While players from an array of pro sports are already joining-up, ProPlayer has initially focused on leveraging its ties to pro football. After all, highly regarded Kyle has been with a total six NFL teams in his career, thus far.
ProPlayers has roughly 1,100 businesses registered for its site, said Lutz. Its first 1,000 athletes signed-up via word of mouth, he said. Since then, working via the NFL Players Association has helped to bring total registrants to nearly 3,000 individual players.
Athletes are often enrolled via group-enlistment efforts, resulting in registrations by such active and retired franchise players as QB's Eli Manning of the NY Giants, helmsman Tom Brady of the New England Patriots and Titans' stalwarts kicker Rob Bironas and Eddie George, the retired Titans fullback now dba Eddie George Enterprises. All athletes' registrations are verified as authentic, Lutz noted.
With an eye toward broadening the business, conversations have recently begun with the National Basketball Association Players Association and the company is well aware of opportunities worldwide in other sectors, including soccer, cycling, golf, tennis, rodeo, NASCAR, rugby and others. Lutz is also already fielding inquiries about participation from France, Australia and the United Kingdom.
Asked about competitors and allies, Lutz said it is too early in the game to single-out competitors, but he affirmed that Nashville area-based Rivals.com and 247Sports (and 247Vols, both formed by the former Rivals.com founding team) and School of the Legends, plus Knoxville-based Voices Heard Media (led by a former Atlanta Falcons player) are among logical potential partners.
Other partnerships may be forged for support of services, including player-fan chat. Asked about Nashville- and Boston-based Moontoast as a partner, he said there have been only very preliminary discussions on that front.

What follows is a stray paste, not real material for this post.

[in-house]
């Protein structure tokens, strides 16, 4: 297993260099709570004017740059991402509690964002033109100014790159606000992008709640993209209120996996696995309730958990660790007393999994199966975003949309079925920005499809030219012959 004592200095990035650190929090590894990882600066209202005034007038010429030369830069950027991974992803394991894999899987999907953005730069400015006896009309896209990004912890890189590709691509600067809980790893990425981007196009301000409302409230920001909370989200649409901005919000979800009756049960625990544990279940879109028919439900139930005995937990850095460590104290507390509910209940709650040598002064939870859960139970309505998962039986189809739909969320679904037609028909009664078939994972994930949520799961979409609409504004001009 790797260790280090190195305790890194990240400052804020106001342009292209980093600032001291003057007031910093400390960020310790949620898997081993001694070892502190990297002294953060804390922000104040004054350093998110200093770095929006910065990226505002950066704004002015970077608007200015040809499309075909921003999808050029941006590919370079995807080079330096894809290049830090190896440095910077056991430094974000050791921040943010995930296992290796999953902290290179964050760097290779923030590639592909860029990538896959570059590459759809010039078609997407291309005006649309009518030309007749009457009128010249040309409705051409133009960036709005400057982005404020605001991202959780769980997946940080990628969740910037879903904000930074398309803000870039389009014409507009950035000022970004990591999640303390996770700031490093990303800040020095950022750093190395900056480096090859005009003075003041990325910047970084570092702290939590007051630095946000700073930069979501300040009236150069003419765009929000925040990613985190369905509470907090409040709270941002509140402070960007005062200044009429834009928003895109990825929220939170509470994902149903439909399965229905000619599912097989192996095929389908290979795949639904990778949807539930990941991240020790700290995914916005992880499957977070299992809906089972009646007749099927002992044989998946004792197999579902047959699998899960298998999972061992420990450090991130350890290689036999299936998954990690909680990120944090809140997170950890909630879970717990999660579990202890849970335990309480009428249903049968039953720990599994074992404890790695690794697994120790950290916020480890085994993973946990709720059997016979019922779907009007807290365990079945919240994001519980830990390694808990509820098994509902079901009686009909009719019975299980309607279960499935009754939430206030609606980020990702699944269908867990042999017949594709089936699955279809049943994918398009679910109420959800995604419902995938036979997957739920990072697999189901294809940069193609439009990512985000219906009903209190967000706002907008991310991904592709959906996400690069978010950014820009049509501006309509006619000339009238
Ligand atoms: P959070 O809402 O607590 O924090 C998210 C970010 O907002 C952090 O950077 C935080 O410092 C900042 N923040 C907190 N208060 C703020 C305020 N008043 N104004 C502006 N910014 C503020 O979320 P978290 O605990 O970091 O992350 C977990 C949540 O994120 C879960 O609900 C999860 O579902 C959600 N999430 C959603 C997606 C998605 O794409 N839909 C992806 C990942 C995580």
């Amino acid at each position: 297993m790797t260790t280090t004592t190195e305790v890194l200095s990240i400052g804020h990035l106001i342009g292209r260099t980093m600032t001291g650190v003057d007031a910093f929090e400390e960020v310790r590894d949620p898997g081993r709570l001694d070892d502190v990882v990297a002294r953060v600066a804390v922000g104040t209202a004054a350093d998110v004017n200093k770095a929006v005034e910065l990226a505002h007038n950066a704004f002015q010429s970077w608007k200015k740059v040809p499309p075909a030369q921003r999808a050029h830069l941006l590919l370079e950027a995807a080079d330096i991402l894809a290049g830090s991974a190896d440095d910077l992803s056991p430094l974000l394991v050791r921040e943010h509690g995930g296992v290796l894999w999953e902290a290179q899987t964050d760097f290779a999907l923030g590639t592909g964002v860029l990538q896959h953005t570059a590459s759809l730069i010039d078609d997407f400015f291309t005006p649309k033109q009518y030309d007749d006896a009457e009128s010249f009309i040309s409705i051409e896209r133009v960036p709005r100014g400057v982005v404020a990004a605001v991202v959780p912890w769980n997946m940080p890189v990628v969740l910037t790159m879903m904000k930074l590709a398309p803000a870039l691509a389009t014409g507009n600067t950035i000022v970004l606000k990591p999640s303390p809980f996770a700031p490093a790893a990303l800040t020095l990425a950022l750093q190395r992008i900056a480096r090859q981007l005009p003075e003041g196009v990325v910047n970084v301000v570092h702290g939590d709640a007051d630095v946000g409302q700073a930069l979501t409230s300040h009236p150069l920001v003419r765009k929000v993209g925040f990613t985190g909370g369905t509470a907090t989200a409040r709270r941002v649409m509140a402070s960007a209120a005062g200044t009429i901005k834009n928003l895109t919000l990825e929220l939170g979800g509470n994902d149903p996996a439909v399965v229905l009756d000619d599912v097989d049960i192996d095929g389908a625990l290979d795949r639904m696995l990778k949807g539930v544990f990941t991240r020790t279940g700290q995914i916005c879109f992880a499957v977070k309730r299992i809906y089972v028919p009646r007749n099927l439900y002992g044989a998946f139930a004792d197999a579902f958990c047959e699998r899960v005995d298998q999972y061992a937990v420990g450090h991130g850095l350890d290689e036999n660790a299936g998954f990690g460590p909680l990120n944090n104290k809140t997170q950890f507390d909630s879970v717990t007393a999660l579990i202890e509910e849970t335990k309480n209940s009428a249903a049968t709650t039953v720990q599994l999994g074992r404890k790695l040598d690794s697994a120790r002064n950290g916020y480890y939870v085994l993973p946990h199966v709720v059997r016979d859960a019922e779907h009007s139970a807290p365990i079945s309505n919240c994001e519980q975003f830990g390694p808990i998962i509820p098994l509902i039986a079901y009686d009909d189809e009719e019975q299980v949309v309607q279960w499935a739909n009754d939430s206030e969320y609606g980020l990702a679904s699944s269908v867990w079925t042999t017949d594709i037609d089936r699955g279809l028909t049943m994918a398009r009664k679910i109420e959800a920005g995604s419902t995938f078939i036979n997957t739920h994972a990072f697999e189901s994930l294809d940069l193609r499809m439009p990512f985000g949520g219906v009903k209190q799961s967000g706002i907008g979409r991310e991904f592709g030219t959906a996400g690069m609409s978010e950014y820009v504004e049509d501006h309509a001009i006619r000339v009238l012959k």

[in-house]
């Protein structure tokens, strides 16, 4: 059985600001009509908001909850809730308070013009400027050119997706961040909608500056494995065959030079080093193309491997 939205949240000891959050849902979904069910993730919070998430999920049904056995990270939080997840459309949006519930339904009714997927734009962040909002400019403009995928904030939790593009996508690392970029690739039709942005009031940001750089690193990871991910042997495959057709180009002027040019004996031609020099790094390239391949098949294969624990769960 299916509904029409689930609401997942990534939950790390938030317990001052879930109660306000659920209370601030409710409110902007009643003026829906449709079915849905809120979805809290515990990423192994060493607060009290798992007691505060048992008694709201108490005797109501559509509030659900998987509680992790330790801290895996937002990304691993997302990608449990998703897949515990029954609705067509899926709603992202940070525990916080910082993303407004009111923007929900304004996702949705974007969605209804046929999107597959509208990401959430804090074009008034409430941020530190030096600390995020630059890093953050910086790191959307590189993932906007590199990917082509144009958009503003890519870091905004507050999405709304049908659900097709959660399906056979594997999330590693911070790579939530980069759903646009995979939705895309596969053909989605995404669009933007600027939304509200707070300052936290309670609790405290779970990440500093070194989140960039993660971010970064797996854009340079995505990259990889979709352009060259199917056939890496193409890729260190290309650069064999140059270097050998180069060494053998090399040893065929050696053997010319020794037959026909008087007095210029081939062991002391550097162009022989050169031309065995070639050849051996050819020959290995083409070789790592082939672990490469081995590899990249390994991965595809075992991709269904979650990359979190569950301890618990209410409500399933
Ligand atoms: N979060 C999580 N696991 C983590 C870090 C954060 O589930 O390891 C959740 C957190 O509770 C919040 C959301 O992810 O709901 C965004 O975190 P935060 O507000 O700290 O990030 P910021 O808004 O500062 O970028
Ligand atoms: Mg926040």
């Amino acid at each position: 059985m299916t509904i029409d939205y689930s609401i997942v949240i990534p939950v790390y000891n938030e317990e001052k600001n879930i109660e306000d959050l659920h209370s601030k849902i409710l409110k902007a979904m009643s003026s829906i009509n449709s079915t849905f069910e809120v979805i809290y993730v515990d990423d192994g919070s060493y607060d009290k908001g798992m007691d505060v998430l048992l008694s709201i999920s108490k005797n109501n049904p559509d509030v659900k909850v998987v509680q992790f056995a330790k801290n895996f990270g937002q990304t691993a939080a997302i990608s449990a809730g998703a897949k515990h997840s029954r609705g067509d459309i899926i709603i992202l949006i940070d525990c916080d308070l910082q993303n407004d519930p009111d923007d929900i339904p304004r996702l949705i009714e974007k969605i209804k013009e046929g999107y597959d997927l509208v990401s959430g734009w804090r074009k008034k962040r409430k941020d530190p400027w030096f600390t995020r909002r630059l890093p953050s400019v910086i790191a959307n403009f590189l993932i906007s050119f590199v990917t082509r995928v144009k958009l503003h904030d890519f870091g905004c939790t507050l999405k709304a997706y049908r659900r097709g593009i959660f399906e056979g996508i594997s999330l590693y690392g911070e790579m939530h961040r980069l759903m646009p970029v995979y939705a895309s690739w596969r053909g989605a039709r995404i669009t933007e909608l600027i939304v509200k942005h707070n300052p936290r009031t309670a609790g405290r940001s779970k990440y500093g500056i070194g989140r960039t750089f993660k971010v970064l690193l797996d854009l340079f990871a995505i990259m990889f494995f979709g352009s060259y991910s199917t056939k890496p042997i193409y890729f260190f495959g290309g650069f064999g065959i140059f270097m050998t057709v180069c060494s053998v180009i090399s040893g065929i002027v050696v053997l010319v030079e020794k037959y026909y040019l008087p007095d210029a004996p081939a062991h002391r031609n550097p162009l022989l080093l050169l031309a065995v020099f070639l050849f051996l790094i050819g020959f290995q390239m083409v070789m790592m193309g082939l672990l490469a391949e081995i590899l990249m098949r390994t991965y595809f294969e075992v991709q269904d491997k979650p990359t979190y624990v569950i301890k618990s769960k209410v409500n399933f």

ProPlayer outsources its technology work, most of which is performed by TeraCode in Buenos Aires, Argentina, Lutz said. Locally, Cabedge contributed to development of ProPlayer's corporate logo. Other advisors include attorneys Morse Barnes Brown & Pendleton (Boston). The startup banks with Avenue Bank and has offices on 17th Avenue South, Music Row.
Kyle began developing the ProPlayer business concept in 2007, according to Crunchbase, and it moved to seed-stage in 2008, winning cash and in-kind tech-development services from tech-venture firm Cali-based Arizona Bay. The Arizona Bay partnership enabled creation of the initial version of the ProPlayer service.
Kyle, soon 40, and Lutz, now 55, connected in 2009 when their networks happened to cross around a Seattle node, not long after Lutz's two-year stint heading strategy and business development with then-Echo (ne Echomusic), the Nashville digital fan-celeb platform that was sold to Ticketmaster.
Lutz was on contract to ProPlayer awhile before suiting-up as president. Earlier, he spent 14 years in senior roles with LogicaCMG, a tech company serving the financial sector; and, among other stops, six years in Boston banks' trade-finance operations. He double-majored at Boston College in psychology and sociology and is an alumnus of Xavier H.S., New York City.
Kyle has been preparing for business quite a while: He studied marketing as an undergrad at Arizona State University (1994), and later attended executive-education programs at Northwestern and Wharton School at the University of Pennsylvania, according to information online. Among other business interests, Kyle owns a minority interest in a Huntersville, N.C., restaurant called Red Rocks, one of Kyle's partners there confirmed for VNC.
Board members, in addition to the CEO, include Scott Kyle, who is a cousin of Jason Kyle. He is CEO and chief investment officer of wealth manager Coastwise Capital Group (La Jolla). Earlier, he and was co-founder of The Active Network (Active.com), a startup success story, and was earlier CEO/Publisher of Triathlon Group North America (TriAthlete magazine); and, previously, publisher of Dearborn Trade, a trade pub that sold to Washington Post Business. Earlier, he was an analyst with Chemical Bank (now JPMorgan/Chase). He holds a Harvard MBA and degrees in economics and international relations from Tufts University and London School of Economics. Noted: In 2008, The Active Network, which Scott Kyle co-founded, bought Nashville-based Automated Licensing Systems and Outdoor Central, and as then-reported by VNC the company had major investment from ESPN.
Also on the Pro Player board: Dave Graham, co-founder and managing partner of Arizona Bay LLC and Arizona Bay Technology Ventures, which has done development work for ProPlayer. He was earlier co-founder of OpenAuto.com and still-earlier ran sales and operations for Autoweb.com, one of the early Web successes, according to information online.
Graham holds a UCLA bachelor's and MBA's from both Columbia University Business School and UC-Berkeley, according to information online. VNC